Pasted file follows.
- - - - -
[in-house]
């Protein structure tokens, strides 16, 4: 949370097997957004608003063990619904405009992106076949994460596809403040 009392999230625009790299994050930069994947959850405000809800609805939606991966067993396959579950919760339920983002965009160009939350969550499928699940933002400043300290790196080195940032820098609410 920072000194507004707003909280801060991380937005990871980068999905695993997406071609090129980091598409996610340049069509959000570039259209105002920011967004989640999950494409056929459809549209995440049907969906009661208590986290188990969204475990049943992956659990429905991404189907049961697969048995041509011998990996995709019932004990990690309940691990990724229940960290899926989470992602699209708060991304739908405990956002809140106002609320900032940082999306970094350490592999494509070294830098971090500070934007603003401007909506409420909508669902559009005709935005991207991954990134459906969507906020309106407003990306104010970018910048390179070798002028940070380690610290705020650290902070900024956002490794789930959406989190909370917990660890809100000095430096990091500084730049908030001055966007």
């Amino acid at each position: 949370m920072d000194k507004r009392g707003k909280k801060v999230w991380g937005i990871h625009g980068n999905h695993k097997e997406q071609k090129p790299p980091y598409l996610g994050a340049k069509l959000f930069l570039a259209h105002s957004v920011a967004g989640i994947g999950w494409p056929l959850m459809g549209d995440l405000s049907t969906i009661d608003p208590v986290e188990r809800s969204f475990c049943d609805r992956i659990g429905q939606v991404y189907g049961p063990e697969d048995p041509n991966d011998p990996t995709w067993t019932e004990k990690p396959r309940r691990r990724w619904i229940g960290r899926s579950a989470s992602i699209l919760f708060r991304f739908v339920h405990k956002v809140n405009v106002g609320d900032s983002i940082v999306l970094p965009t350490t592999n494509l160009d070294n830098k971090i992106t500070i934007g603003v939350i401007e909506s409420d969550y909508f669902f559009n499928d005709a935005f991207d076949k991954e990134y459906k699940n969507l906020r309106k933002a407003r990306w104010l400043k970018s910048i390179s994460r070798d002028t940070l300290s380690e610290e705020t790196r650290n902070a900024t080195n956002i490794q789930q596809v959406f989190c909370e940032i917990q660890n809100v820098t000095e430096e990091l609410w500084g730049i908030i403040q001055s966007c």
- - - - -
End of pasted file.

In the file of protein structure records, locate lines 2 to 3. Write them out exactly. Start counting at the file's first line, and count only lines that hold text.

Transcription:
């Protein structure tokens, strides 16, 4: 949370097997957004608003063990619904405009992106076949994460596809403040 009392999230625009790299994050930069994947959850405000809800609805939606991966067993396959579950919760339920983002965009160009939350969550499928699940933002400043300290790196080195940032820098609410 920072000194507004707003909280801060991380937005990871980068999905695993997406071609090129980091598409996610340049069509959000570039259209105002920011967004989640999950494409056929459809549209995440049907969906009661208590986290188990969204475990049943992956659990429905991404189907049961697969048995041509011998990996995709019932004990990690309940691990990724229940960290899926989470992602699209708060991304739908405990956002809140106002609320900032940082999306970094350490592999494509070294830098971090500070934007603003401007909506409420909508669902559009005709935005991207991954990134459906969507906020309106407003990306104010970018910048390179070798002028940070380690610290705020650290902070900024956002490794789930959406989190909370917990660890809100000095430096990091500084730049908030001055966007």
């Amino acid at each position: 949370m920072d000194k507004r009392g707003k909280k801060v999230w991380g937005i990871h625009g980068n999905h695993k097997e997406q071609k090129p790299p980091y598409l996610g994050a340049k069509l959000f930069l570039a259209h105002s957004v920011a967004g989640i994947g999950w494409p056929l959850m459809g549209d995440l405000s049907t969906i009661d608003p208590v986290e188990r809800s969204f475990c049943d609805r992956i659990g429905q939606v991404y189907g049961p063990e697969d048995p041509n991966d011998p990996t995709w067993t019932e004990k990690p396959r309940r691990r990724w619904i229940g960290r899926s579950a989470s992602i699209l919760f708060r991304f739908v339920h405990k956002v809140n405009v106002g609320d900032s983002i940082v999306l970094p965009t350490t592999n494509l160009d070294n830098k971090i992106t500070i934007g603003v939350i401007e909506s409420d969550y909508f669902f559009n499928d005709a935005f991207d076949k991954e990134y459906k699940n969507l906020r309106k933002a407003r990306w104010l400043k970018s910048i390179s994460r070798d002028t940070l300290s380690e610290e705020t790196r650290n902070a900024t080195n956002i490794q789930q596809v959406f989190c909370e940032i917990q660890n809100v820098t000095e430096e990091l609410w500084g730049i908030i403040q001055s966007c």